NYPD rousts City Hall occupiers demanding $1bn defunding as critical budget vote arrives (VIDEO)
NYPD officers swept in early on Tuesday morning to remove some of the barricades set up around the park behind City Hall, where protesters have been camped out for a week demanding deep cuts to police funding. The City Council is due to vote on the budget on Tuesday, with the final numbers expected at midnight.
Here’s the moment when things came to a boiling point. NYPD removing barricades closing off park behind city hall, which has been occupied by a round the clock sit-in amid demands to #DefundTheNYPD since last Tuesday. @PIX11News @VOCALNewYork pic.twitter.com/rolYObmokg— Anthony DiLorenzo (@ADiLorenzoTV) June 30, 2020
Taken nearly at 5:40am this morning at #OccupyCityHall in Manhattan. Even after we obeyed their orders to move to the sidewalk, they continued to push us even further back. We weren’t having it. pic.twitter.com/kvXK3hX8eR— Ryan Shuler (@RyanEShuler) June 30, 2020
Video of the raid posted to social media shows at least one demonstrator being detained as others scream “let him go.” In another clip, protesters are warned via loudspeaker that they will be arrested and charged with disorderly conduct if they don’t retreat to the sidewalk.
100s of riots cops are threatening 1000s of arrests and charging towards protesters and the #OccupyCityHall camp. All this is under the @NYCMayor and @NYCSpeakerCoJo watch, and at their house of power. pic.twitter.com/rMinNqwAHN— VOCAL-NY (@VOCALNewYork) June 30, 2020
While it’s not immediately clear why police chose to clear out the encampment ahead of the budget vote, another video showed that a nearby courthouse had been blanketed in anti-police graffiti at some point on Monday night, including stylized images of dead pigs in police hats with “euthanize swine” written next to them.
Led by progressive advocacy group VOCAL-NY, hundreds of protesters took over the park last Tuesday, pledging to hold the land until Mayor Bill de Blasio promised to slash $1 billion from the NYPD’s $6 billion budget and redistribute it to community and social services, healthcare, and education. While the City Council was already on board with the idea before the protest even began, de Blasio was initially reluctant. However, he confirmed during a Monday press conference that he had submitted a proposal to the council that included the desired cuts.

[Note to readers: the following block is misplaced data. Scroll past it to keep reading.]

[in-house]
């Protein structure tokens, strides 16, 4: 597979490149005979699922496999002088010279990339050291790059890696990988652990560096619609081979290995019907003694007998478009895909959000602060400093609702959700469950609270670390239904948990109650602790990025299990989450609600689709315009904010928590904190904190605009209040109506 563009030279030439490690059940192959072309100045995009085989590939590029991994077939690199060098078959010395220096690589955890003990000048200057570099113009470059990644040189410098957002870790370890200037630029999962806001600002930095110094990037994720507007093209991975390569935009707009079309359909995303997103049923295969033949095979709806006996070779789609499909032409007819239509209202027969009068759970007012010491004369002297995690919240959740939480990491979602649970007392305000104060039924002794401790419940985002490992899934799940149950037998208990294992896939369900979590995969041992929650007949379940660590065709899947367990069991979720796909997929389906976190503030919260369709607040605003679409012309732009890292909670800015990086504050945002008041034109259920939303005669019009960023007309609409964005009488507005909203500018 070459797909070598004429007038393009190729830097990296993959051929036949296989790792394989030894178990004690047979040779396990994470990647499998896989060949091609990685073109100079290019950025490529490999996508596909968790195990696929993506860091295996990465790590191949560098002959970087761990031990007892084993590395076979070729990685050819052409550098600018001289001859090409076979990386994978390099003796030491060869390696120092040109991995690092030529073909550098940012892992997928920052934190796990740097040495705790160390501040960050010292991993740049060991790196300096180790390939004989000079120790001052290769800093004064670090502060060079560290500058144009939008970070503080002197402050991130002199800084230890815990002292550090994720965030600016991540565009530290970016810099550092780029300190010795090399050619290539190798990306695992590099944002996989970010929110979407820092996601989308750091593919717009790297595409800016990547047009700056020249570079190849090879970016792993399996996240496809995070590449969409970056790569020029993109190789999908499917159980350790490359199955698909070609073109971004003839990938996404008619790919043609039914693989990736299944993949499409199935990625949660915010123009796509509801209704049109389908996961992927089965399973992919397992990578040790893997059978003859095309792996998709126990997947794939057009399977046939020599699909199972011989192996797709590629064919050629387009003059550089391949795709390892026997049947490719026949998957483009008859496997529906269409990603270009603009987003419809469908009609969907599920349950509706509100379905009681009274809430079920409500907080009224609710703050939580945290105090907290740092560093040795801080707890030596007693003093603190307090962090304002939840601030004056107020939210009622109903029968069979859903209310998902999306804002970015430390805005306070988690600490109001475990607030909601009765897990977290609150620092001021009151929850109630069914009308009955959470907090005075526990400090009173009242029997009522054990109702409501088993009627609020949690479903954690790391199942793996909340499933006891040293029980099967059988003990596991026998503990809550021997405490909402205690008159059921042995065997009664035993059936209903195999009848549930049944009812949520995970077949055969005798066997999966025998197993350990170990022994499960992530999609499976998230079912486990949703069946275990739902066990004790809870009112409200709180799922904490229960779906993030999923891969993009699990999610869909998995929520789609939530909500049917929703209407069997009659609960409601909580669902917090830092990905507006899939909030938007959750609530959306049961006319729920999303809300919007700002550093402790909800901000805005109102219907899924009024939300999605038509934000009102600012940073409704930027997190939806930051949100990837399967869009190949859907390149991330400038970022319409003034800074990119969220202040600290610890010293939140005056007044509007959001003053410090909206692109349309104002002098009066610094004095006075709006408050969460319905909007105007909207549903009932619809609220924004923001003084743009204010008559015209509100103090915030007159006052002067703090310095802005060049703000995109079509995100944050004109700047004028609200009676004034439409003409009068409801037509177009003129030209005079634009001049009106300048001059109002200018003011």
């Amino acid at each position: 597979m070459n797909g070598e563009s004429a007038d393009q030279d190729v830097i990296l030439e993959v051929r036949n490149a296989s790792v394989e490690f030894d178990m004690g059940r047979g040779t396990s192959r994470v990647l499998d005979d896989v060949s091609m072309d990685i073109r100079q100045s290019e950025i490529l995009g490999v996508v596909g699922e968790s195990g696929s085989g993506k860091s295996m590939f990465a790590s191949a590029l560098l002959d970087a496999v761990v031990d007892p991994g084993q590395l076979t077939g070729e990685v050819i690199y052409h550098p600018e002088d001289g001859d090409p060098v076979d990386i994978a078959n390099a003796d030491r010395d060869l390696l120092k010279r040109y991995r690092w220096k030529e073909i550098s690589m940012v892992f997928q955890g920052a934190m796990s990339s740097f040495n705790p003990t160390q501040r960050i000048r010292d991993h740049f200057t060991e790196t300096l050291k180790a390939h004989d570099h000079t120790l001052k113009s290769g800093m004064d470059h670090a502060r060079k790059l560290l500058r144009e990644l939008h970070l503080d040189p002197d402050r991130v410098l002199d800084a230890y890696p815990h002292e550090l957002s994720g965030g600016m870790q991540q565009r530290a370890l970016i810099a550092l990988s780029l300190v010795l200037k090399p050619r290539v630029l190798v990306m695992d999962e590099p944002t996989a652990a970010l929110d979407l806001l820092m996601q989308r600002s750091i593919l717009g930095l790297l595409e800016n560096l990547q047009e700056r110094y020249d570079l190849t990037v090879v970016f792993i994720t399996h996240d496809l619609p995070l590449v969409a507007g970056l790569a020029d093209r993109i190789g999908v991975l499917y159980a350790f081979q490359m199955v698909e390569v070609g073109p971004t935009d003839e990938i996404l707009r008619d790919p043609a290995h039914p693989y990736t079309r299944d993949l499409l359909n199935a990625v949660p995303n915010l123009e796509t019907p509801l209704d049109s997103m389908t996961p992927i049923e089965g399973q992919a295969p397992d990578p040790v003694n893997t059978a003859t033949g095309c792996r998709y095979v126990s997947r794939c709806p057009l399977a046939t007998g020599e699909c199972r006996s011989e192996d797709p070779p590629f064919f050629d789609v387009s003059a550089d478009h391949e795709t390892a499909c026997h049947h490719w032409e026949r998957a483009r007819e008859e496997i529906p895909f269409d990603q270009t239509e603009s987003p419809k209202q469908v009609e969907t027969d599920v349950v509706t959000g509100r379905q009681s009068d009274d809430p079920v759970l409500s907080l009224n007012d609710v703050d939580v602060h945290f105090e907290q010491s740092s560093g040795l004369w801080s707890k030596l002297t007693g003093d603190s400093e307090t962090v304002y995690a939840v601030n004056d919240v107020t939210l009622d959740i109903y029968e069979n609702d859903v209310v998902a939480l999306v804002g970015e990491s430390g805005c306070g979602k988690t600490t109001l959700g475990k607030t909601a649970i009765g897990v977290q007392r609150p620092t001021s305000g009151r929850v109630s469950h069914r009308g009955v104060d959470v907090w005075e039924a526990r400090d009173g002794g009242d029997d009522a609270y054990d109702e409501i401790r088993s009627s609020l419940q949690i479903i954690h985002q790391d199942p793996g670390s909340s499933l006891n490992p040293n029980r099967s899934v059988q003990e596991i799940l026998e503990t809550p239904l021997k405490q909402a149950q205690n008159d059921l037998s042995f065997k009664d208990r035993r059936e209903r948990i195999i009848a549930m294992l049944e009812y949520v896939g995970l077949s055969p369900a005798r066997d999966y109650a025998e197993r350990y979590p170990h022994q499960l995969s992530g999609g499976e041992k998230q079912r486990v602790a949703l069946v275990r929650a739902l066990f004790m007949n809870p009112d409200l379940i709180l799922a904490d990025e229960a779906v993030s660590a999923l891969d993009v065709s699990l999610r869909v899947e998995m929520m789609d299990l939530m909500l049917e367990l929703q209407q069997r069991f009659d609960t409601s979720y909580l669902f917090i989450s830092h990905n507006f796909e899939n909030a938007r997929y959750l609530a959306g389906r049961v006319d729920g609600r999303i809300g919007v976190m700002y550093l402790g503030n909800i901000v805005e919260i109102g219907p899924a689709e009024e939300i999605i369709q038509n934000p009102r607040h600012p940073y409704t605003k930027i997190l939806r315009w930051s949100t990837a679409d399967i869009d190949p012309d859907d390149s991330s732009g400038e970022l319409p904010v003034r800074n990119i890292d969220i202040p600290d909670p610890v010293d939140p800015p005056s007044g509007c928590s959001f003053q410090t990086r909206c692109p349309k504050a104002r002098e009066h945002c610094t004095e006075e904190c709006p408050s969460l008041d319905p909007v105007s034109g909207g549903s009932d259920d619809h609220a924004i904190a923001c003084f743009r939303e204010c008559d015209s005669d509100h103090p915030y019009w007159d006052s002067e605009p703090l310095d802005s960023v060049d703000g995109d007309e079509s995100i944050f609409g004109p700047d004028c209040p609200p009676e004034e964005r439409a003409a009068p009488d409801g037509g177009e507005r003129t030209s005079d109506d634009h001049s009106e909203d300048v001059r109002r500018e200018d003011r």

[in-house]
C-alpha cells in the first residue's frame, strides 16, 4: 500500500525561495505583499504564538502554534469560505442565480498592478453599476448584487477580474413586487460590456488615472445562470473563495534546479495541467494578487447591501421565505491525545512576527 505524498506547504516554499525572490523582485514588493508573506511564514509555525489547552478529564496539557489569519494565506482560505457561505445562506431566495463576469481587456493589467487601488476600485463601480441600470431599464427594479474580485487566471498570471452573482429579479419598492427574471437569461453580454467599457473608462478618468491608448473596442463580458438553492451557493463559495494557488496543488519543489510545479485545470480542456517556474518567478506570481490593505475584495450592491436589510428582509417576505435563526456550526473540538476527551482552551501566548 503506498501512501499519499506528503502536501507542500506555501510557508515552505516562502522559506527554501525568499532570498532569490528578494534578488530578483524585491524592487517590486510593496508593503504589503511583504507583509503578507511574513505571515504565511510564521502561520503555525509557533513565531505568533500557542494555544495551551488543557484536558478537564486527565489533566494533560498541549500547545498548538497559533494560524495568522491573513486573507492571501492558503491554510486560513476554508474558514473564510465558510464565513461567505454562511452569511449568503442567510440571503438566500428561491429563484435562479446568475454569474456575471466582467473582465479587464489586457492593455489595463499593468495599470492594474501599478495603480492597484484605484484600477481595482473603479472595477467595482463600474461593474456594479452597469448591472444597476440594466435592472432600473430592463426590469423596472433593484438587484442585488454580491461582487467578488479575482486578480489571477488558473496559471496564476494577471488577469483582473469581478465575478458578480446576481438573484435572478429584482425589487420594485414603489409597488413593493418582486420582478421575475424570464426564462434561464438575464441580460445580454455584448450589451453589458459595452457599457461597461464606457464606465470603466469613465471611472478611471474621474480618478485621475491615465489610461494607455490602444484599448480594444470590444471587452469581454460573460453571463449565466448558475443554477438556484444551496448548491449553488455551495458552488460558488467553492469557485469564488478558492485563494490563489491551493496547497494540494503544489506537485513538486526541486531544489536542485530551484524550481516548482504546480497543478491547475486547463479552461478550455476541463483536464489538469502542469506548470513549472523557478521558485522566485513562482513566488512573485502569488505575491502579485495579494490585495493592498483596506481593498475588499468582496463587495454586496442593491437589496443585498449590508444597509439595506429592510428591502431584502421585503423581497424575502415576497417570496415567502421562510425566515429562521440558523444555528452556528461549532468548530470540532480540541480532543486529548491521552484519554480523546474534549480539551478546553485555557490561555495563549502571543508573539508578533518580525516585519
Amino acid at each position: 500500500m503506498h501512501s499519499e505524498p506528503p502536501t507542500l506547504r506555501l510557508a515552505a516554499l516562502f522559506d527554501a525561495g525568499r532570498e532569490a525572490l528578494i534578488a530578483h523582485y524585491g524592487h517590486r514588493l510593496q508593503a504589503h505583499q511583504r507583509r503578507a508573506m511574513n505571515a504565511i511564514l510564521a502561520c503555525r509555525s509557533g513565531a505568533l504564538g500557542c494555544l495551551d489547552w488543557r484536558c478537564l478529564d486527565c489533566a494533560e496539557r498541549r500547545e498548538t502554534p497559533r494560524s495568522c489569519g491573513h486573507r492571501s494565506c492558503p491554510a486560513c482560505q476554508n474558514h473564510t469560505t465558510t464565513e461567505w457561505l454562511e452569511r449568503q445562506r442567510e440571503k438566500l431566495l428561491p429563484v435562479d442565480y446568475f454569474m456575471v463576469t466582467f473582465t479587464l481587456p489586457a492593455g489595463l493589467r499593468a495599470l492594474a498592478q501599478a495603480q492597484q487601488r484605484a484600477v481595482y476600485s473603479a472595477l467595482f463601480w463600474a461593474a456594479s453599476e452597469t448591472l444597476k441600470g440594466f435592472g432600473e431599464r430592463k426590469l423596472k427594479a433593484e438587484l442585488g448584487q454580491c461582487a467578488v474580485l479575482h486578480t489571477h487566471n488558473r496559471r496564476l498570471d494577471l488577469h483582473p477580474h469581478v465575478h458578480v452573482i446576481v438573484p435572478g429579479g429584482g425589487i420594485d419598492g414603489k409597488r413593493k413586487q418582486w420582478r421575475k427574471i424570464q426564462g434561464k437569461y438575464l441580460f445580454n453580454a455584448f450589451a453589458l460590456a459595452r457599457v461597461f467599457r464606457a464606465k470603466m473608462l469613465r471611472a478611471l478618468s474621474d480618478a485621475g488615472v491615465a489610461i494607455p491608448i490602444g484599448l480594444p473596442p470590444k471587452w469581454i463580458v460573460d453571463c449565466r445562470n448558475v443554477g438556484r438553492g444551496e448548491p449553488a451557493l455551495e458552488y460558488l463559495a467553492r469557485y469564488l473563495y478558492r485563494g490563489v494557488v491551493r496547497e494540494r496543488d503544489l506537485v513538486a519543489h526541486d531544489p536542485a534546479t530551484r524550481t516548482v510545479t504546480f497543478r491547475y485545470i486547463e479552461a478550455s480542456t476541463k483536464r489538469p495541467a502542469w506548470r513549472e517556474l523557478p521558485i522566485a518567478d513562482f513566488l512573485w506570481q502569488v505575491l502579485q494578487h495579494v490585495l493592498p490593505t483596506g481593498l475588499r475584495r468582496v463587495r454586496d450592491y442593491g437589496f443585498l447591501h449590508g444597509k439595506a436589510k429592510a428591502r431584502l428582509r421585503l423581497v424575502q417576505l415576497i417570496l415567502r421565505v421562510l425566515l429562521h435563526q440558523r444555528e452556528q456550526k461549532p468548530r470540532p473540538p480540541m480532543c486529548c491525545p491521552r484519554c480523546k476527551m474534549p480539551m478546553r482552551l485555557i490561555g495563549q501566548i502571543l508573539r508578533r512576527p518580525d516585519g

The new budget cuts one billion dollars from the NYPD by nixing 1,100 new police recruits, originally scheduled to be hired in July, and canceling some homeless outreach programs, as well as placing “school safety agents” – police who patrol public schools – under control of the Department of Education. Some $500 million will also be cut from the NYPD’s capital budget and redirected towards building public housing and youth recreation centers.
Not everyone is satisfied, however. Communities United for Police Reform spokesperson Anthonine Pierre accused the mayor of running a shell game, excoriating him for “using funny math and budget tricks to try to mislead New Yorkers into thinking that they plan to meet the movement’s demands for at least $1 billion in direct cuts.” The group wants a full police hiring freeze.Also on rt.com ‘Storm on the horizon,’ NYPD commissioner warns, as data shows city shootings up 358 PERCENT
NYC Public Advocate Jumaane Williams went one step further, threatening to block the city from collecting property taxes until a full hiring freeze was enacted and the school safety agent program replaced with a “restorative justice” model. As public advocate, Williams’ job includes signing tax warrants – normally a mere formality.
However, not all City Council members are on board with defunding. Staten Island Republican Joe Borelli warned “these actions will create a more violent environment environment in New York,” slamming de Blasio’s “government-by-hashtag,” and Queens Democrat Robert Holden suggested the mayor was trying to “appease the masses without considering public safety.” Defunding the police is a divisive issue, with a recent survey showing 51 percent of New York City residents support reducing funding to the force.
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